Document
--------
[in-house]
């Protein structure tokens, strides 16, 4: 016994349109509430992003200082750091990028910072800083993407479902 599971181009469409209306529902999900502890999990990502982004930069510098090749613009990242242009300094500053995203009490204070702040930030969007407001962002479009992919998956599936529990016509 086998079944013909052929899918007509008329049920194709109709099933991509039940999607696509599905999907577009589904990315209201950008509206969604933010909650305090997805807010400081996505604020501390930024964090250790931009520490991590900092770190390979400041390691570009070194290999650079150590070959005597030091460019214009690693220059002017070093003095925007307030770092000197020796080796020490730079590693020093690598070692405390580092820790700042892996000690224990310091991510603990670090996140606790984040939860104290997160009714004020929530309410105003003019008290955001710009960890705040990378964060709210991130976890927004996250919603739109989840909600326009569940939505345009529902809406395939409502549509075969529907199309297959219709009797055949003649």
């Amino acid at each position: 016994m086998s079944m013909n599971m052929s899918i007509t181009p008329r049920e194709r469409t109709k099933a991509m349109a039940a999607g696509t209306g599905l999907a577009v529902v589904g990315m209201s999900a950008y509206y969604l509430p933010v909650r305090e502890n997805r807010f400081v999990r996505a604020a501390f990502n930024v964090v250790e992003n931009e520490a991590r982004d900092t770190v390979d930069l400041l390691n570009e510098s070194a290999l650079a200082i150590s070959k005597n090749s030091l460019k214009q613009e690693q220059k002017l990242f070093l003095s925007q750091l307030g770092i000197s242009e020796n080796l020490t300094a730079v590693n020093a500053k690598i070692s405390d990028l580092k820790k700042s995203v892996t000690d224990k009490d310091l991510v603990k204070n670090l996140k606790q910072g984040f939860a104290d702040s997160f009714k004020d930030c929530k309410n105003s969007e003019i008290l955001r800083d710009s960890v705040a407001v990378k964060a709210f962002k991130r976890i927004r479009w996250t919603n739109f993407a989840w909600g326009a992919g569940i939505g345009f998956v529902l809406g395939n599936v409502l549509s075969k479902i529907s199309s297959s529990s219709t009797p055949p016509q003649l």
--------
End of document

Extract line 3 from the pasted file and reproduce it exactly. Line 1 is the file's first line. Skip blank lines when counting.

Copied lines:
């Amino acid at each position: 016994m086998s079944m013909n599971m052929s899918i007509t181009p008329r049920e194709r469409t109709k099933a991509m349109a039940a999607g696509t209306g599905l999907a577009v529902v589904g990315m209201s999900a950008y509206y969604l509430p933010v909650r305090e502890n997805r807010f400081v999990r996505a604020a501390f990502n930024v964090v250790e992003n931009e520490a991590r982004d900092t770190v390979d930069l400041l390691n570009e510098s070194a290999l650079a200082i150590s070959k005597n090749s030091l460019k214009q613009e690693q220059k002017l990242f070093l003095s925007q750091l307030g770092i000197s242009e020796n080796l020490t300094a730079v590693n020093a500053k690598i070692s405390d990028l580092k820790k700042s995203v892996t000690d224990k009490d310091l991510v603990k204070n670090l996140k606790q910072g984040f939860a104290d702040s997160f009714k004020d930030c929530k309410n105003s969007e003019i008290l955001r800083d710009s960890v705040a407001v990378k964060a709210f962002k991130r976890i927004r479009w996250t919603n739109f993407a989840w909600g326009a992919g569940i939505g345009f998956v529902l809406g395939n599936v409502l549509s075969k479902i529907s199309s297959s529990s219709t009797p055949p016509q003649l």